I am willing to accept a lower pay job and my cash at hand will run out this weekend, where can I get bail out????


GM (+ Ford and Chrysler) have progressively given up most of their management rights in the last 20-30 years.

They have lost the right to vary production levels, by cutting work shifts, work days or with temporary plant closures, to match sales.

The only way they can reduce labour cost is with complete plant closures. That is difficult to do with very large integrated plants. This could be done when the same vehicle is produced in many different plants and/or with flexible Toyota style multi-model plants.

When you have to pay all the emplyees regardless of hours worked, short term lay offs are not very profitable. That is the perfect recipe to bankruptcy.


Among the plant closings: Fairfax Assembly (Kan.) - Chevrolet Malibu/Hybrid, Saturn Aura/Hybrid

Why are they closing the hybrid production lines? Are they not selling, or did they have to close the whole plant and the hybrid models didn't amount to much anyway?


Management has negotiated away their ability to manage and UAW comes away looking greedy, but I have to ask one question.

Why is it that in a recession, some politicians insist:
It is bad to cut income of the rich by raising taxes, but
It is good to cut the income of workers by cutting wages?
How about at least a little philosophical consistency rather than obvious class bias.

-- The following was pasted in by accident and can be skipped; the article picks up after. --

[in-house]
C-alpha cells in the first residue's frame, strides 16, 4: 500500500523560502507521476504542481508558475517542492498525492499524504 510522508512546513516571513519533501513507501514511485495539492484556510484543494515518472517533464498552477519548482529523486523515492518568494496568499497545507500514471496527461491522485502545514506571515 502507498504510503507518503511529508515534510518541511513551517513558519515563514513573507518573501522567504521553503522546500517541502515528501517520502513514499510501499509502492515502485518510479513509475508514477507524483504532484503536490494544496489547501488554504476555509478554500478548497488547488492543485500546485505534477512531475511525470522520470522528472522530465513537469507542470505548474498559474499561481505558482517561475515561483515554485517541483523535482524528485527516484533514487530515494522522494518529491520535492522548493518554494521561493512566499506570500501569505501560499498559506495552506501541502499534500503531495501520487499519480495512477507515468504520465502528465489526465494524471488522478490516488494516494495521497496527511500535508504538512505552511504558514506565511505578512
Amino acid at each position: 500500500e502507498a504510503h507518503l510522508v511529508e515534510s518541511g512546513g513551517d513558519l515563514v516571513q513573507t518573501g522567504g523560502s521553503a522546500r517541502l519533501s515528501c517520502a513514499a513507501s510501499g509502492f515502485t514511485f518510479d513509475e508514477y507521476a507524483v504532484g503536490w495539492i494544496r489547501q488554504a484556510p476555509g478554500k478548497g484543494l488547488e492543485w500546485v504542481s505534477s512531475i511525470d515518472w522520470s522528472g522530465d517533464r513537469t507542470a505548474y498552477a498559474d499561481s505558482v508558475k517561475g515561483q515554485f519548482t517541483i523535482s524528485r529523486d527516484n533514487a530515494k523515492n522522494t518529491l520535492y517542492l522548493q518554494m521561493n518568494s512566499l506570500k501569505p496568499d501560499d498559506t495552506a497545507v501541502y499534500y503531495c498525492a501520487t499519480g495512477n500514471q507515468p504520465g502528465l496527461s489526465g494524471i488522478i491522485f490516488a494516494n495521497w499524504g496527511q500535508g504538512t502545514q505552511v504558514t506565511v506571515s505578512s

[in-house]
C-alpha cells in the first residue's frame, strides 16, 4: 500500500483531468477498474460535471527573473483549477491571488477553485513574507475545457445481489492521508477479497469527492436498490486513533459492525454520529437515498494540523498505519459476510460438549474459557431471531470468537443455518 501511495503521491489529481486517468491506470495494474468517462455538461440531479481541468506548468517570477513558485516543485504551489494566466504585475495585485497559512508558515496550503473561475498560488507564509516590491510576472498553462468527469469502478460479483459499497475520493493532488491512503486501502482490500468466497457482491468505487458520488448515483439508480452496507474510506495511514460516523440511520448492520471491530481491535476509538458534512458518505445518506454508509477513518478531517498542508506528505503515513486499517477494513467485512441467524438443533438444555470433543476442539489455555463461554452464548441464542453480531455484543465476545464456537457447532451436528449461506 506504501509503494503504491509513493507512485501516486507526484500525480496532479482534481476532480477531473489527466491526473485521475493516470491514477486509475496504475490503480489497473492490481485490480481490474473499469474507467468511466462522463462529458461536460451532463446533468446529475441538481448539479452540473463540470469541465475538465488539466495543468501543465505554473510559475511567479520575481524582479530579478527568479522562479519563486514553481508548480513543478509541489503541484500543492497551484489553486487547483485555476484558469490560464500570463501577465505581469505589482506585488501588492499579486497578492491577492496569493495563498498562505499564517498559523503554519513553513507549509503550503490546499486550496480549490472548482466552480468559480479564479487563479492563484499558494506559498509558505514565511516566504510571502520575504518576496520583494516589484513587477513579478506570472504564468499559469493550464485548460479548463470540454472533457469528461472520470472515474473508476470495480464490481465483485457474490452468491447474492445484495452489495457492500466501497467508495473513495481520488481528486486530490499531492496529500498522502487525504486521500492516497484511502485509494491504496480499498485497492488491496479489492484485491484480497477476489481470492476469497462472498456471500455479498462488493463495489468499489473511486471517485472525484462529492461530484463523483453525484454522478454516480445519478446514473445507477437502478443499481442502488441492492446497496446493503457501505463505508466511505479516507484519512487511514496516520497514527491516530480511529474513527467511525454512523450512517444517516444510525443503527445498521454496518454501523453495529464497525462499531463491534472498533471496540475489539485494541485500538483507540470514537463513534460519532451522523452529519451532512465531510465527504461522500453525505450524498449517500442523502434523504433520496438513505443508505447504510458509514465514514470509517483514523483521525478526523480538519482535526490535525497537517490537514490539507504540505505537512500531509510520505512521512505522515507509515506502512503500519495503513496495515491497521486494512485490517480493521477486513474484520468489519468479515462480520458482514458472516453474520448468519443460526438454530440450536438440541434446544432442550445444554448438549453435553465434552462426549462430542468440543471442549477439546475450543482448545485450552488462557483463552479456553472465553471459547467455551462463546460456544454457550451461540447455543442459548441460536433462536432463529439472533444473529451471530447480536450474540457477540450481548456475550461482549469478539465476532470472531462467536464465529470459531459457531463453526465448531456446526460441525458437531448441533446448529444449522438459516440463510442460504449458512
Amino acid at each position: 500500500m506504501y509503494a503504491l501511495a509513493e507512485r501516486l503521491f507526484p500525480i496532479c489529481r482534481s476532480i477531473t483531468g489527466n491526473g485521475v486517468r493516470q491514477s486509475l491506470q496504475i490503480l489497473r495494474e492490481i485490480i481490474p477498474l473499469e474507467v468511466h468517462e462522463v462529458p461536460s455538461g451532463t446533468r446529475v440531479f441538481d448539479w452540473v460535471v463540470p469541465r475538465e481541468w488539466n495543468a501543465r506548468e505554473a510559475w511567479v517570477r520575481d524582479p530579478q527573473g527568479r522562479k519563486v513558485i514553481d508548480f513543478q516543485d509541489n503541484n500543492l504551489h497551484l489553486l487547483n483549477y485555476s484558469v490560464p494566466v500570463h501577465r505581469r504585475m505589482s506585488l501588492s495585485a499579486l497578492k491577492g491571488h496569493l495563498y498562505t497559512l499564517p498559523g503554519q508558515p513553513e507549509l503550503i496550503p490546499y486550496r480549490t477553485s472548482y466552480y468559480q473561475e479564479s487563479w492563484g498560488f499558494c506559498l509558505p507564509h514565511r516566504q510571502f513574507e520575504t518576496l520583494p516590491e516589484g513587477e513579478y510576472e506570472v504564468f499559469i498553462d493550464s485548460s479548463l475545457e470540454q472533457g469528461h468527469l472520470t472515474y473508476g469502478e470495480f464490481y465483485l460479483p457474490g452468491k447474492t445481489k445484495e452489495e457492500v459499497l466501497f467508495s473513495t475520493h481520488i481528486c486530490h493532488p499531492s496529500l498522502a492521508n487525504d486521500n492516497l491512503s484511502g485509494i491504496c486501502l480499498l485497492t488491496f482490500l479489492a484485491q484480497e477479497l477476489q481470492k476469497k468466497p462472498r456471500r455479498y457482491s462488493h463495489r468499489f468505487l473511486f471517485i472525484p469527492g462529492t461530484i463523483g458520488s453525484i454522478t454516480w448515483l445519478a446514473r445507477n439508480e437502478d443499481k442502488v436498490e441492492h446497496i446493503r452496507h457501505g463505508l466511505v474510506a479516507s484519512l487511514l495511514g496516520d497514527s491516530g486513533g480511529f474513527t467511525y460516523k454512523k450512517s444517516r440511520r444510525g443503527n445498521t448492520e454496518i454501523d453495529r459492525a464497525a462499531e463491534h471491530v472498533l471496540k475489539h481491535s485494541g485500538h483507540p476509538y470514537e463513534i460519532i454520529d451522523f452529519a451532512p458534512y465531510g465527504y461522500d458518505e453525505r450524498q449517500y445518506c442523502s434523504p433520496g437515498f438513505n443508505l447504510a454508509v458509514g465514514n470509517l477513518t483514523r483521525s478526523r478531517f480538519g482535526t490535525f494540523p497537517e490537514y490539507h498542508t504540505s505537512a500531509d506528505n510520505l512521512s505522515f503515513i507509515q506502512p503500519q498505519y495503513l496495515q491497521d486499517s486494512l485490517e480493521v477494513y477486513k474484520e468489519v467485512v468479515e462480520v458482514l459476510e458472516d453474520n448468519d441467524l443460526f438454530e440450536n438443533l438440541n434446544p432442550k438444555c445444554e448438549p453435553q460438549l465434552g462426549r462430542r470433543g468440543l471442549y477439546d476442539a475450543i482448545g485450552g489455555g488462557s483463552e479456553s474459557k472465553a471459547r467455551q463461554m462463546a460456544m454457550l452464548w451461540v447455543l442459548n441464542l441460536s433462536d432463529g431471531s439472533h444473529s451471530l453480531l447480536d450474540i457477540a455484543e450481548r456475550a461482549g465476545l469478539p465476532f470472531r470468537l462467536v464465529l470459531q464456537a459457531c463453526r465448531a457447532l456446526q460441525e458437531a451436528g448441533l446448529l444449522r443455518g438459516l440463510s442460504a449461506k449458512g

Most would agree that minimum wages is not what is proposed or wanted for auto factory workers.

However, $73/hr to $79/hr is comparatively way too much. An across the board 30% to 50% cut should be applied before or shortly after bail outs.

Asking government bail outs while being paid $5 M to $30 M a year to outrageouly mismanage a car industry, bank, or a financial organisation is indecent and should not remain uncorrected. Those white collar brigands should be punished. They should refund some of the over-payments (for poor services and bad decisions) and their salaries should be cut to $1/year for the next 3 to 5 years.

Bails outs without very strict corrective actions and effective on-going over-sight will not (rightfully) be very popular with most tax payers.


Harvey, those massive costs are only true counting payments to retirees, those are averaged per active worker, but their salaries are not THAT high. UAW concessions start to take effect with the VEBA in 2010, but the UAW might have to take concessions sooner than that, though maybe they won't considering the $14 billion bailout failed over the time table for pay parity with import automakers' factories.